Clinical Efficacy of Pulsed Radiofrequency Neuromodulation for Intractable Meralgia Paresthetica

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SCIENCE
Clinical Efficacy of Pulsed Radiofrequency Neuromodulation for Intractable Meralgia Paresthetica
Key Take-Away: 

The meralgia paresthetica patients who are refractory to conservative medical management or unfit to undergo surgery, the pulsed radiofrequency of the lateral femoral cutaneous nerve (LFCN) may offer a beneficial and low risk treatment. An absolute and sustained cessation of pain was achieved by a single treatment with pulsed radiofrequency.

Meralgia paresthetica (MP) is a neurologic disorder of the lateral femoral cutaneous nerve (LFCN), which is characterized by a localized area of paresthesia and numbness on the anterolateral aspect of the thigh.

ABSTRACT: 
Background: 

Meralgia paresthetica (MP) is a neurologic disorder of the lateral femoral cutaneous nerve (LFCN), which is characterized by a localized area of paresthesia and numbness on the anterolateral aspect of the thigh.

In most patients with MP, symptoms can be successfully managed with conservative treatment. However, in a small group of MP patients who are refractory to medical treatment, more aggressive low-risk treatment should be considered. The objective of this study was to evaluate clinical outcomes of pulsed radiofrequency (PRF) neuromodulation of the LFCN in MP patients refractory to conservative treatment.

Methods: 

Retrospective evaluation. We retrospectively reviewed the clinical data of 11 patients with medically intractable MP who underwent PRF neuromodulation of the LFCN.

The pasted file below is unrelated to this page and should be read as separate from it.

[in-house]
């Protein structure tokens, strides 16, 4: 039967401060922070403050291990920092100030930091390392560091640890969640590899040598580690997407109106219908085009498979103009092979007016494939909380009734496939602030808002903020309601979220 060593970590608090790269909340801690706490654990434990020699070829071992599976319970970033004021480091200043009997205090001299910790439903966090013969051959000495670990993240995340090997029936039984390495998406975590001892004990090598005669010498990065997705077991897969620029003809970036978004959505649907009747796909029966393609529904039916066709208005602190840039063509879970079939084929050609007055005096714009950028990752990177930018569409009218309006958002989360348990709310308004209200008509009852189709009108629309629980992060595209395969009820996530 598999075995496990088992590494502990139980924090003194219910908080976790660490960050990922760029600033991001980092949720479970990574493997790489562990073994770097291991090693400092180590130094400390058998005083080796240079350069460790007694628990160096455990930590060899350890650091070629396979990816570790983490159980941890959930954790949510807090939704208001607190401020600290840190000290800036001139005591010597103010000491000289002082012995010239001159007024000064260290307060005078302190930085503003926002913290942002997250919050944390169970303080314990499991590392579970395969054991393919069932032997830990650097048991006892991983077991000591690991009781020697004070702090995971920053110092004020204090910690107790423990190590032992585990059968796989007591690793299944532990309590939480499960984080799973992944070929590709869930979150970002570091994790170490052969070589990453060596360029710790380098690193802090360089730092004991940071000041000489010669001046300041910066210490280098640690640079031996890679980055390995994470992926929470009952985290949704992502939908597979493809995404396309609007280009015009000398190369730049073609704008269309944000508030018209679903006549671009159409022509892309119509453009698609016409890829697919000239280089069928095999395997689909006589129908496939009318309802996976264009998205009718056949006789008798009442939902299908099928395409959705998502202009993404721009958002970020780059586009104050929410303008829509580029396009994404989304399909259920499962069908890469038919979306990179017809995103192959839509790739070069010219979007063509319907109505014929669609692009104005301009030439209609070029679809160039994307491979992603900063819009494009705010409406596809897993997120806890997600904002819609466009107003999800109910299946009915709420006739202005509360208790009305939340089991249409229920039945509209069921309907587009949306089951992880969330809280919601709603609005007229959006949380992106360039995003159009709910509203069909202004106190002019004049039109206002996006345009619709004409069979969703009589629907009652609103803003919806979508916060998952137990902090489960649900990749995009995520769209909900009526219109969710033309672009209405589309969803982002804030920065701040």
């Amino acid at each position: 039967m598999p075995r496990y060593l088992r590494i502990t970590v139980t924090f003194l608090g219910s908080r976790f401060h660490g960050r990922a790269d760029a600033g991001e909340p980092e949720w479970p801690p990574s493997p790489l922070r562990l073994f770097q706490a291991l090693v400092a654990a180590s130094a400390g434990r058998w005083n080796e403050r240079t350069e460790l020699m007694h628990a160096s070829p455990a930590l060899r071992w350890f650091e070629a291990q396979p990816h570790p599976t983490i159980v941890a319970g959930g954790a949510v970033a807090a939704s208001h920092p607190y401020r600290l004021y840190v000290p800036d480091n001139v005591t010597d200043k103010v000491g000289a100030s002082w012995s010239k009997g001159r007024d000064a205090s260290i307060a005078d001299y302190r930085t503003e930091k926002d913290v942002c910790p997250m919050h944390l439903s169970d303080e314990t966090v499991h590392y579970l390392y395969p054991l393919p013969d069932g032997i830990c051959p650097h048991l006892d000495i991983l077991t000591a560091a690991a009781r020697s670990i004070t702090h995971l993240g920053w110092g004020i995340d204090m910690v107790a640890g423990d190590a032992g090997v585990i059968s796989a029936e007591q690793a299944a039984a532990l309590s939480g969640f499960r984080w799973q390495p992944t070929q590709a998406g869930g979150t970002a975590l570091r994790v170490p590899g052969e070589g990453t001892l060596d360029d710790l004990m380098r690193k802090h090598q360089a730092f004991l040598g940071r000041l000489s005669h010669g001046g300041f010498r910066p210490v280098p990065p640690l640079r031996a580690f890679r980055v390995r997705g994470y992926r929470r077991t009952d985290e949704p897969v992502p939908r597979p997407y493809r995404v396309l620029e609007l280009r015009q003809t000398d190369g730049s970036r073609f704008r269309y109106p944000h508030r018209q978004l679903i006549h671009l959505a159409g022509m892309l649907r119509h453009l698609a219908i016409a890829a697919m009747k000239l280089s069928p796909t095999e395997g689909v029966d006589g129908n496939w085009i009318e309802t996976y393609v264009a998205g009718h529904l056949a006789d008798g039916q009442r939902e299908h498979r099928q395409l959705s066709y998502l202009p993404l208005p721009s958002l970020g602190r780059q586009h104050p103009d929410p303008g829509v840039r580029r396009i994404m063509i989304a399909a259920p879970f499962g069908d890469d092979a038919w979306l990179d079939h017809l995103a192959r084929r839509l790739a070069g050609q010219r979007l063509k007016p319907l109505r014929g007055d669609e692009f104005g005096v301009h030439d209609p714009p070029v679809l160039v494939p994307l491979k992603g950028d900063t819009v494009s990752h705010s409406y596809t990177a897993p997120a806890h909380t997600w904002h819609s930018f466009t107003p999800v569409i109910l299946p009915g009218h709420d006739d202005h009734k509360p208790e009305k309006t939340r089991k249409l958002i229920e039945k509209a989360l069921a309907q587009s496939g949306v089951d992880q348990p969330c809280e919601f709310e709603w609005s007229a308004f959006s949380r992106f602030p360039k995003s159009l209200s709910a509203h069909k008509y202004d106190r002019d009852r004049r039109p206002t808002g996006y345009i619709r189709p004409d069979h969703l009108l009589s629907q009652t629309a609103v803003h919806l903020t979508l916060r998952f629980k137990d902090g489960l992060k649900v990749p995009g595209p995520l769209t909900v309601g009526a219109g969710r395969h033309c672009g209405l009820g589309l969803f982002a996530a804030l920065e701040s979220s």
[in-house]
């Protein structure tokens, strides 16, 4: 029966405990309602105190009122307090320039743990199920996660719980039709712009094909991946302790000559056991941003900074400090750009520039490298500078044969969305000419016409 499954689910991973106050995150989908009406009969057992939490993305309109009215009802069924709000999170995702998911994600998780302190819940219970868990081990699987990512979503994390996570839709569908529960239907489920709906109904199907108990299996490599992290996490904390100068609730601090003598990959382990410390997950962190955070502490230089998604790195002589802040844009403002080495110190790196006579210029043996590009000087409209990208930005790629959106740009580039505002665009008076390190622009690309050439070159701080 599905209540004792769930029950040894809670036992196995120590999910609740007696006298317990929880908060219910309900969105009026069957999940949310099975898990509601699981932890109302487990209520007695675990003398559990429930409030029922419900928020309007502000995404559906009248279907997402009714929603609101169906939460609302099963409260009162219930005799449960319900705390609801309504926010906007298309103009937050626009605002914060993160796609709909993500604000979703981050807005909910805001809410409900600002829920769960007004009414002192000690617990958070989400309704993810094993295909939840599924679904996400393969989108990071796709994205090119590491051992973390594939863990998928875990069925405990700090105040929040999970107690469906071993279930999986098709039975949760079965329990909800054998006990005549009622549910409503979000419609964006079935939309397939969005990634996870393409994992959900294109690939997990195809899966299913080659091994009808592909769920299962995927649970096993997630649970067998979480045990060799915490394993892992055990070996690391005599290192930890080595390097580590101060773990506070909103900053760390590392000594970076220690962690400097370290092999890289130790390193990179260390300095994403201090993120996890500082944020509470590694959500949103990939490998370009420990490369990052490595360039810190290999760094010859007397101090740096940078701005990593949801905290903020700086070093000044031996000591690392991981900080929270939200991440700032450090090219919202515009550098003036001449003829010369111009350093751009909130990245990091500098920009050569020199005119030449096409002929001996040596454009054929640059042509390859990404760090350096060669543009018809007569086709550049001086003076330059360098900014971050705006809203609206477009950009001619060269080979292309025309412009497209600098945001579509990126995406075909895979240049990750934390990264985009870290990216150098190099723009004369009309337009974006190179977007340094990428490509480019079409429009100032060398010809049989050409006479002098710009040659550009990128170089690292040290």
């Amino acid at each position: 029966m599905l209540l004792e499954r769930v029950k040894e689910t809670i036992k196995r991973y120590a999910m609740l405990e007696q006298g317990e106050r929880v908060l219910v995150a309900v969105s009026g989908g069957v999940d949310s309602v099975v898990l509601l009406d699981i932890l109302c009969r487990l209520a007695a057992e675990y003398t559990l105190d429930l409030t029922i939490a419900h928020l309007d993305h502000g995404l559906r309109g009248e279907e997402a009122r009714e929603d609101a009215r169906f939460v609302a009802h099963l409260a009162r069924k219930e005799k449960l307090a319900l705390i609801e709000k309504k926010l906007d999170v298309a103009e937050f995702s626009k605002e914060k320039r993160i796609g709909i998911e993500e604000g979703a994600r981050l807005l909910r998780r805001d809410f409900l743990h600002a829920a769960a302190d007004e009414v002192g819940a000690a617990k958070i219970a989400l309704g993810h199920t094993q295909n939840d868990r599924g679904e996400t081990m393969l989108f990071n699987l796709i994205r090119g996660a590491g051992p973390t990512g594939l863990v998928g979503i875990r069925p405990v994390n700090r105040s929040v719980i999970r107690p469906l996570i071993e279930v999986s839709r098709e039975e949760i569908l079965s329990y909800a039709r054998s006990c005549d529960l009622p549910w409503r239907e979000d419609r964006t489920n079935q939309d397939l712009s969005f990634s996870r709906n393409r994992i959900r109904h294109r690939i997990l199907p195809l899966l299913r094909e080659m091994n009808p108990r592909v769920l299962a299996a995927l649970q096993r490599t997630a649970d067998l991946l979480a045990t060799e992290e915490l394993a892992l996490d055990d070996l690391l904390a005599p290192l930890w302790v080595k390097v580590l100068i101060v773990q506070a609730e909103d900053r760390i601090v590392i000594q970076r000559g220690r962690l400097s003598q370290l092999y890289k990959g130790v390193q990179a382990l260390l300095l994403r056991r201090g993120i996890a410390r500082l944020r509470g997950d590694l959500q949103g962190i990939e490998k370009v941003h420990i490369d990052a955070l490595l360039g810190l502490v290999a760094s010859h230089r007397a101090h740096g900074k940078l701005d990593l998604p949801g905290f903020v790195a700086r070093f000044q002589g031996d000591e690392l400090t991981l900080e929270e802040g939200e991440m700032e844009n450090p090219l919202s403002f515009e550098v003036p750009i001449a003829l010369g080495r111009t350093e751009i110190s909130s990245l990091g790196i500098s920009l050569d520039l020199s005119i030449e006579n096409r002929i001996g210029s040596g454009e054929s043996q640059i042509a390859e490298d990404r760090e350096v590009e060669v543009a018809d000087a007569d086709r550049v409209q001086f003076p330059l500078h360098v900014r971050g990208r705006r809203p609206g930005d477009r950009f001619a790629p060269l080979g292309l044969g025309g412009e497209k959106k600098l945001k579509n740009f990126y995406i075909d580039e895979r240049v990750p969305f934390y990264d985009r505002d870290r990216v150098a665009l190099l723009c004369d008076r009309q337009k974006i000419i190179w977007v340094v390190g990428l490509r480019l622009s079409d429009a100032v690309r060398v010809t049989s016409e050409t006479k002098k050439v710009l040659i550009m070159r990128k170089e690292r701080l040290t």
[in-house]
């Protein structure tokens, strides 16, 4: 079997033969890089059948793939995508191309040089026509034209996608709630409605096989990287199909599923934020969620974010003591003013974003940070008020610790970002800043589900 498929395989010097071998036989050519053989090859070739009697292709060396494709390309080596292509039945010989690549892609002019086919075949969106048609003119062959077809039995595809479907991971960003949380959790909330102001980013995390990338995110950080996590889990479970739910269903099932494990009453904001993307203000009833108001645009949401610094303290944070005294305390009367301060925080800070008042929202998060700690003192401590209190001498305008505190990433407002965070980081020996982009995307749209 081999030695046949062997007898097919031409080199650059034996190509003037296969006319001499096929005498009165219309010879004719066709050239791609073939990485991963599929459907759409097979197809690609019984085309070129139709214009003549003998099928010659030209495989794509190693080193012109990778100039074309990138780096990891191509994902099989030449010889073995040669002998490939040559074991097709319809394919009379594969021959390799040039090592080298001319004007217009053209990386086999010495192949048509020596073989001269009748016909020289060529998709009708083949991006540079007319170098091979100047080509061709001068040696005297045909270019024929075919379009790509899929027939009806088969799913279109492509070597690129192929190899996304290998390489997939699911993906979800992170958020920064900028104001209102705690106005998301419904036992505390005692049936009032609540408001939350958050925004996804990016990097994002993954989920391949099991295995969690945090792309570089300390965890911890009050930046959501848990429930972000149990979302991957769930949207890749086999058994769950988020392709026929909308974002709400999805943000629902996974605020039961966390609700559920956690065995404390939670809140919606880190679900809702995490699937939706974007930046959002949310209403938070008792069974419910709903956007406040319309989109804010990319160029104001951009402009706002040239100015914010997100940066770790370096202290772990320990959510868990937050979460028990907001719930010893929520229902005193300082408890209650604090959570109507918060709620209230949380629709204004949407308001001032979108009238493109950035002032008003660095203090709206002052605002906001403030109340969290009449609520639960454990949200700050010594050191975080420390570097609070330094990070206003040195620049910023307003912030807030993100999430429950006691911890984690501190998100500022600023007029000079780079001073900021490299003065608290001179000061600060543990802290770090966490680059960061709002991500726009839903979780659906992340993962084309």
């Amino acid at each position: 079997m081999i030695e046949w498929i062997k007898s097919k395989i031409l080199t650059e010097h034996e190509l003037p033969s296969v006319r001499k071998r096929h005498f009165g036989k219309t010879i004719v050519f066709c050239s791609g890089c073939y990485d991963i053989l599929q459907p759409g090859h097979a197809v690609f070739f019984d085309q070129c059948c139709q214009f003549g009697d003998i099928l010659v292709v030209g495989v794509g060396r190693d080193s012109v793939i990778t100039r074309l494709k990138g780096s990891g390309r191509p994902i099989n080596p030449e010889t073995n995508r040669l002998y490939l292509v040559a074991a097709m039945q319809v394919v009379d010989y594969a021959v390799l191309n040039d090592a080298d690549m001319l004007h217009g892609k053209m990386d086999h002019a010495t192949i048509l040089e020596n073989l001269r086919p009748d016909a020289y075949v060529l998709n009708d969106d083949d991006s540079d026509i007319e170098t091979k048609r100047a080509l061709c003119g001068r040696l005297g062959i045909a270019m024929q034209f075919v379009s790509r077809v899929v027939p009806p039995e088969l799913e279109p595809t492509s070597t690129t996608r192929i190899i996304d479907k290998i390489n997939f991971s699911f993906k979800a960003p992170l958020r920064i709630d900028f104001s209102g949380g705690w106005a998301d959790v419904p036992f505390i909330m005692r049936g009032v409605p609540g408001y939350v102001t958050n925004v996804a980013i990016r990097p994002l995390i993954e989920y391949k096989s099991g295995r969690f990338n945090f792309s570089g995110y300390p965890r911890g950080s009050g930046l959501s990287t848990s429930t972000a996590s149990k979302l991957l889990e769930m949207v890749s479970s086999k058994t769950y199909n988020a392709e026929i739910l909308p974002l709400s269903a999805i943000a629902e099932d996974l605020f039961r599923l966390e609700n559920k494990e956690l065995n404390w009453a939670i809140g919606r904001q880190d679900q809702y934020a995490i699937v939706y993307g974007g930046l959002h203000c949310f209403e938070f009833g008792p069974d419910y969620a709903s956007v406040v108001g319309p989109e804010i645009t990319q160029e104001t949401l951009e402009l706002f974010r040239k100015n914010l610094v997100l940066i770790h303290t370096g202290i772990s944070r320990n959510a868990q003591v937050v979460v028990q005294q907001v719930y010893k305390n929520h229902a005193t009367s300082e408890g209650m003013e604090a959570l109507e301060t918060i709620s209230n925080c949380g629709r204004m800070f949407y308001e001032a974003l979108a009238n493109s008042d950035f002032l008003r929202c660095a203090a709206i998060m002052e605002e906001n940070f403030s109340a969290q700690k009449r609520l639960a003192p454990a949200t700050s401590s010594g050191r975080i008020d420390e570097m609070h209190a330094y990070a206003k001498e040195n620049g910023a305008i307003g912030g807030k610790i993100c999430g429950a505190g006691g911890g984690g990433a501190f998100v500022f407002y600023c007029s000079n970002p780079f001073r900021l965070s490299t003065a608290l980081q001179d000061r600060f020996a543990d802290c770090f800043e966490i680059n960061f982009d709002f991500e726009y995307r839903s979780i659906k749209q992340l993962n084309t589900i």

These patients with MP underwent a diagnostic LFCN block using 2.0% lidocaine. Temporary pain relief > 50% was considered to be a positive response to the diagnostic nerve block. Following a positive response to the diagnostic nerve block, patients underwent PRF neuromodulation at 42 degrees for 2 minutes. Patient pain was evaluated using a 10-cm visual analog scale (VAS). In MP patients who received PRF, we statistically evaluated VAS scores and the presence of any complications for 6 or more months after the procedure.

Results: 

The mean initial patient VAS score was 6.4 + or - 0.97 cm. This score was decreased to 0.91 + or - 0.70 cm, 0.82 + or - 0.75 cm, and 0.63+ or - 0.90 cm at the one-, 3-, and 6- month follow-ups, respectively (P < 0.001).

Sixty-three point six percent of patients achieved complete pain relief (pain-free) in the last follow-up, whereas 27.3% of patients achieved successful pain relief (= 50% reduction in pain as determined by the VAS score). Furthermore, we did not observe any complications after the procedure.

Conclusion: 

PRF neuromodulation of the LFCN provides immediate and long-lasting pain relief without complications.

Therefore, PRF of the LCFN can be used as an alternative treatment in patients with MP who are refractory to conservative medical treatment.

Pain Physician 2016 Mar;19(3):173-9

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